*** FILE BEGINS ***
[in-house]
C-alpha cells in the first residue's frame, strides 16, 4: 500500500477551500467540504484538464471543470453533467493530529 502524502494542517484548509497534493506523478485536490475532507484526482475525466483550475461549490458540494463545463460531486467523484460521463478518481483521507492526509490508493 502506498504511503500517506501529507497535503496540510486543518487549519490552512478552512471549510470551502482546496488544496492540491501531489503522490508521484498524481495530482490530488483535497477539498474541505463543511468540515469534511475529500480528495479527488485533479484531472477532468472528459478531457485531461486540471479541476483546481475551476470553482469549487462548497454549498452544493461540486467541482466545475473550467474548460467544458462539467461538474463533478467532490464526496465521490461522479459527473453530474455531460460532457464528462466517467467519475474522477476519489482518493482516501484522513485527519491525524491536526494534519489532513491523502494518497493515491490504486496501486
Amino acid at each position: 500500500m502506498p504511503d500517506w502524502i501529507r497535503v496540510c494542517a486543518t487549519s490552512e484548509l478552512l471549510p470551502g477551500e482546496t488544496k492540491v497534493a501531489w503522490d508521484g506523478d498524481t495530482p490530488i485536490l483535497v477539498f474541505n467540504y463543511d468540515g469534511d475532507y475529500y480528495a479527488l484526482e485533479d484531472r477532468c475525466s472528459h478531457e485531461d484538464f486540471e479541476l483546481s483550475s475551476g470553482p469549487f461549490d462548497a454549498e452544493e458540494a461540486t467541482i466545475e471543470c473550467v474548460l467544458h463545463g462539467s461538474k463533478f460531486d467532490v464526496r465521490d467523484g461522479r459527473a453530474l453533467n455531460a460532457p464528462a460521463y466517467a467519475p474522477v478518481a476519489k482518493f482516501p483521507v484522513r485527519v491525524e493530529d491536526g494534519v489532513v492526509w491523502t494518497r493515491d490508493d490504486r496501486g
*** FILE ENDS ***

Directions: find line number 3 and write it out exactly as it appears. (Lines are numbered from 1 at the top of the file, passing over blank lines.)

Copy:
Amino acid at each position: 500500500m502506498p504511503d500517506w502524502i501529507r497535503v496540510c494542517a486543518t487549519s490552512e484548509l478552512l471549510p470551502g477551500e482546496t488544496k492540491v497534493a501531489w503522490d508521484g506523478d498524481t495530482p490530488i485536490l483535497v477539498f474541505n467540504y463543511d468540515g469534511d475532507y475529500y480528495a479527488l484526482e485533479d484531472r477532468c475525466s472528459h478531457e485531461d484538464f486540471e479541476l483546481s483550475s475551476g470553482p469549487f461549490d462548497a454549498e452544493e458540494a461540486t467541482i466545475e471543470c473550467v474548460l467544458h463545463g462539467s461538474k463533478f460531486d467532490v464526496r465521490d467523484g461522479r459527473a453530474l453533467n455531460a460532457p464528462a460521463y466517467a467519475p474522477v478518481a476519489k482518493f482516501p483521507v484522513r485527519v491525524e493530529d491536526g494534519v489532513v492526509w491523502t494518497r493515491d490508493d490504486r496501486g